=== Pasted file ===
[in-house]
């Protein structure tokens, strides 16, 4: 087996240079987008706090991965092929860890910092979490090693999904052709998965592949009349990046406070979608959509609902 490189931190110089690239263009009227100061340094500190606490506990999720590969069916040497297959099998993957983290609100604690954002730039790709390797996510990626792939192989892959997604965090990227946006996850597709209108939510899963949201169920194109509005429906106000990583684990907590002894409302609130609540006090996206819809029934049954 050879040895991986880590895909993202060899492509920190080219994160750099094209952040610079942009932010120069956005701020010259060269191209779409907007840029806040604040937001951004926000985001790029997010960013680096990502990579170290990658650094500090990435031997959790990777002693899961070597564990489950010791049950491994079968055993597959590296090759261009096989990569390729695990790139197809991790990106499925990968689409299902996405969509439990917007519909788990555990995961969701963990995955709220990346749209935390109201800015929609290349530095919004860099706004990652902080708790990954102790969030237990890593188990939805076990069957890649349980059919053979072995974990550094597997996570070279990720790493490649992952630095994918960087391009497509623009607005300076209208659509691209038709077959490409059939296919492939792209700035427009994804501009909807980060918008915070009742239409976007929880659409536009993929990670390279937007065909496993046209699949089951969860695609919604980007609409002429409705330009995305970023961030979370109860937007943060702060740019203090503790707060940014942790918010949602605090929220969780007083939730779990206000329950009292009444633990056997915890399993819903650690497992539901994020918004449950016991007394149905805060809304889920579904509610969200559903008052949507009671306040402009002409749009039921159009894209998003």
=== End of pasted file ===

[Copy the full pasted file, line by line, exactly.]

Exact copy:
[in-house]
């Protein structure tokens, strides 16, 4: 087996240079987008706090991965092929860890910092979490090693999904052709998965592949009349990046406070979608959509609902 490189931190110089690239263009009227100061340094500190606490506990999720590969069916040497297959099998993957983290609100604690954002730039790709390797996510990626792939192989892959997604965090990227946006996850597709209108939510899963949201169920194109509005429906106000990583684990907590002894409302609130609540006090996206819809029934049954 050879040895991986880590895909993202060899492509920190080219994160750099094209952040610079942009932010120069956005701020010259060269191209779409907007840029806040604040937001951004926000985001790029997010960013680096990502990579170290990658650094500090990435031997959790990777002693899961070597564990489950010791049950491994079968055993597959590296090759261009096989990569390729695990790139197809991790990106499925990968689409299902996405969509439990917007519909788990555990995961969701963990995955709220990346749209935390109201800015929609290349530095919004860099706004990652902080708790990954102790969030237990890593188990939805076990069957890649349980059919053979072995974990550094597997996570070279990720790493490649992952630095994918960087391009497509623009607005300076209208659509691209038709077959490409059939296919492939792209700035427009994804501009909807980060918008915070009742239409976007929880659409536009993929990670390279937007065909496993046209699949089951969860695609919604980007609409002429409705330009995305970023961030979370109860937007943060702060740019203090503790707060940014942790918010949602605090929220969780007083939730779990206000329950009292009444633990056997915890399993819903650690497992539901994020918004449950016991007394149905805060809304889920579904509610969200559903008052949507009671306040402009002409749009039921159009894209998003």